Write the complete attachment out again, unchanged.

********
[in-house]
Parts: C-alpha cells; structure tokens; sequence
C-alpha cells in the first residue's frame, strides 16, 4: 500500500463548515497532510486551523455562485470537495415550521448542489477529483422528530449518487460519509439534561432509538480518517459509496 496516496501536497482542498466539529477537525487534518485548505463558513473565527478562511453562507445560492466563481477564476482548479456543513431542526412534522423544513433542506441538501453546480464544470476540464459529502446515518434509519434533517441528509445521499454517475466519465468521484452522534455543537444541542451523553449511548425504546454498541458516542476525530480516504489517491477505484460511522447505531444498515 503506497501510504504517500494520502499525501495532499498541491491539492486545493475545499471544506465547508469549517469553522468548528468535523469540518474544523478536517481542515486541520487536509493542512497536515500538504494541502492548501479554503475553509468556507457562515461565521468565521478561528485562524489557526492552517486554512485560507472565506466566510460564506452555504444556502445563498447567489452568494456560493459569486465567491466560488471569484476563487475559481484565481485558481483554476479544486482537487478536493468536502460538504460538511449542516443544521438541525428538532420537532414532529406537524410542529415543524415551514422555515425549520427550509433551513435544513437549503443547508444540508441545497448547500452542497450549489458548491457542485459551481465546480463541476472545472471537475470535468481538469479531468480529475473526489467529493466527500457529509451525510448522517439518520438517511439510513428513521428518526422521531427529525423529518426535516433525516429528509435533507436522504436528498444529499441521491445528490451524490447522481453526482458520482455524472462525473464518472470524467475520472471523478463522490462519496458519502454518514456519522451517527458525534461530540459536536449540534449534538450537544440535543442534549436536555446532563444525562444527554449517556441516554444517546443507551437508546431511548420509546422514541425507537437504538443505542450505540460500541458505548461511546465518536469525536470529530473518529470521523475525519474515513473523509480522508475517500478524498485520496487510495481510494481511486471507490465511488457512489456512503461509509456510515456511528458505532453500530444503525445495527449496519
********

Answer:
[in-house]
Parts: C-alpha cells; structure tokens; sequence
C-alpha cells in the first residue's frame, strides 16, 4: 500500500463548515497532510486551523455562485470537495415550521448542489477529483422528530449518487460519509439534561432509538480518517459509496 496516496501536497482542498466539529477537525487534518485548505463558513473565527478562511453562507445560492466563481477564476482548479456543513431542526412534522423544513433542506441538501453546480464544470476540464459529502446515518434509519434533517441528509445521499454517475466519465468521484452522534455543537444541542451523553449511548425504546454498541458516542476525530480516504489517491477505484460511522447505531444498515 503506497501510504504517500494520502499525501495532499498541491491539492486545493475545499471544506465547508469549517469553522468548528468535523469540518474544523478536517481542515486541520487536509493542512497536515500538504494541502492548501479554503475553509468556507457562515461565521468565521478561528485562524489557526492552517486554512485560507472565506466566510460564506452555504444556502445563498447567489452568494456560493459569486465567491466560488471569484476563487475559481484565481485558481483554476479544486482537487478536493468536502460538504460538511449542516443544521438541525428538532420537532414532529406537524410542529415543524415551514422555515425549520427550509433551513435544513437549503443547508444540508441545497448547500452542497450549489458548491457542485459551481465546480463541476472545472471537475470535468481538469479531468480529475473526489467529493466527500457529509451525510448522517439518520438517511439510513428513521428518526422521531427529525423529518426535516433525516429528509435533507436522504436528498444529499441521491445528490451524490447522481453526482458520482455524472462525473464518472470524467475520472471523478463522490462519496458519502454518514456519522451517527458525534461530540459536536449540534449534538450537544440535543442534549436536555446532563444525562444527554449517556441516554444517546443507551437508546431511548420509546422514541425507537437504538443505542450505540460500541458505548461511546465518536469525536470529530473518529470521523475525519474515513473523509480522508475517500478524498485520496487510495481510494481511486471507490465511488457512489456512503461509509456510515456511528458505532453500530444503525445495527449496519